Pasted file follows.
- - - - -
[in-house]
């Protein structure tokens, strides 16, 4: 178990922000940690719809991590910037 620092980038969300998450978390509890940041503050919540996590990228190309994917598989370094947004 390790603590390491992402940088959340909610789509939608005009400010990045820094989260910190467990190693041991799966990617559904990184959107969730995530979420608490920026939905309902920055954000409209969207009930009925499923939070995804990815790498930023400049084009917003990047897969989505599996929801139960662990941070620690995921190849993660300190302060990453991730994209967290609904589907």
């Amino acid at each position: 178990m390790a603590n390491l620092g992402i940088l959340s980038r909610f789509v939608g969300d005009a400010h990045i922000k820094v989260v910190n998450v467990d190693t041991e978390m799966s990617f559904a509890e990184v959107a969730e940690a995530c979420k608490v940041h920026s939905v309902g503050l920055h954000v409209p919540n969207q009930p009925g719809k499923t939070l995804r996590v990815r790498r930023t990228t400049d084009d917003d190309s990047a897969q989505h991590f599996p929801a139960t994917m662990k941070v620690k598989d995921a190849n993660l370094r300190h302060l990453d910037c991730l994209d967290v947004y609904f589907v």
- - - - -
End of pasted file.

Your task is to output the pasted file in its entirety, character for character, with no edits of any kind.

[in-house]
């Protein structure tokens, strides 16, 4: 178990922000940690719809991590910037 620092980038969300998450978390509890940041503050919540996590990228190309994917598989370094947004 390790603590390491992402940088959340909610789509939608005009400010990045820094989260910190467990190693041991799966990617559904990184959107969730995530979420608490920026939905309902920055954000409209969207009930009925499923939070995804990815790498930023400049084009917003990047897969989505599996929801139960662990941070620690995921190849993660300190302060990453991730994209967290609904589907």
């Amino acid at each position: 178990m390790a603590n390491l620092g992402i940088l959340s980038r909610f789509v939608g969300d005009a400010h990045i922000k820094v989260v910190n998450v467990d190693t041991e978390m799966s990617f559904a509890e990184v959107a969730e940690a995530c979420k608490v940041h920026s939905v309902g503050l920055h954000v409209p919540n969207q009930p009925g719809k499923t939070l995804r996590v990815r790498r930023t990228t400049d084009d917003d190309s990047a897969q989505h991590f599996p929801a139960t994917m662990k941070v620690k598989d995921a190849n993660l370094r300190h302060l990453d910037c991730l994209d967290v947004y609904f589907v």